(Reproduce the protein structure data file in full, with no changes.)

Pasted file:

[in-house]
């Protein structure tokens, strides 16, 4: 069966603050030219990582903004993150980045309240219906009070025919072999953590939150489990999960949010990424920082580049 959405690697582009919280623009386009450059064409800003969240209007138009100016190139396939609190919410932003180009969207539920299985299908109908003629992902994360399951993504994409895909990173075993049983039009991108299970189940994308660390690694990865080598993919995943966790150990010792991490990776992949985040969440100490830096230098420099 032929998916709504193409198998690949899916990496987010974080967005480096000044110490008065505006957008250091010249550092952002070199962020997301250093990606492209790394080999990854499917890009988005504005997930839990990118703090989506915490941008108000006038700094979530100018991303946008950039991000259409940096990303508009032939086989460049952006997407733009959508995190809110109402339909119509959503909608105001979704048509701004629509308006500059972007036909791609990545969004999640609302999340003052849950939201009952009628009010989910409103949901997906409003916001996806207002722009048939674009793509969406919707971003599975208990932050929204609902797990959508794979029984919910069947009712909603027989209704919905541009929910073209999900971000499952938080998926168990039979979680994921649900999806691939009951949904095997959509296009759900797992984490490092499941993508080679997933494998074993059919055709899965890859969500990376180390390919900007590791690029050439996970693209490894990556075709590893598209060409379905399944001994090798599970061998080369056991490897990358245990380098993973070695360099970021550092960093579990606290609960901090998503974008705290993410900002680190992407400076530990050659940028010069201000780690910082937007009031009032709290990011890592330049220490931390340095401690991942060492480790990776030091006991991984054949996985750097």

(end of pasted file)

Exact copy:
[in-house]
């Protein structure tokens, strides 16, 4: 069966603050030219990582903004993150980045309240219906009070025919072999953590939150489990999960949010990424920082580049 959405690697582009919280623009386009450059064409800003969240209007138009100016190139396939609190919410932003180009969207539920299985299908109908003629992902994360399951993504994409895909990173075993049983039009991108299970189940994308660390690694990865080598993919995943966790150990010792991490990776992949985040969440100490830096230098420099 032929998916709504193409198998690949899916990496987010974080967005480096000044110490008065505006957008250091010249550092952002070199962020997301250093990606492209790394080999990854499917890009988005504005997930839990990118703090989506915490941008108000006038700094979530100018991303946008950039991000259409940096990303508009032939086989460049952006997407733009959508995190809110109402339909119509959503909608105001979704048509701004629509308006500059972007036909791609990545969004999640609302999340003052849950939201009952009628009010989910409103949901997906409003916001996806207002722009048939674009793509969406919707971003599975208990932050929204609902797990959508794979029984919910069947009712909603027989209704919905541009929910073209999900971000499952938080998926168990039979979680994921649900999806691939009951949904095997959509296009759900797992984490490092499941993508080679997933494998074993059919055709899965890859969500990376180390390919900007590791690029050439996970693209490894990556075709590893598209060409379905399944001994090798599970061998080369056991490897990358245990380098993973070695360099970021550092960093579990606290609960901090998503974008705290993410900002680190992407400076530990050659940028010069201000780690910082937007009031009032709290990011890592330049220490931390340095401690991942060492480790990776030091006991991984054949996985750097």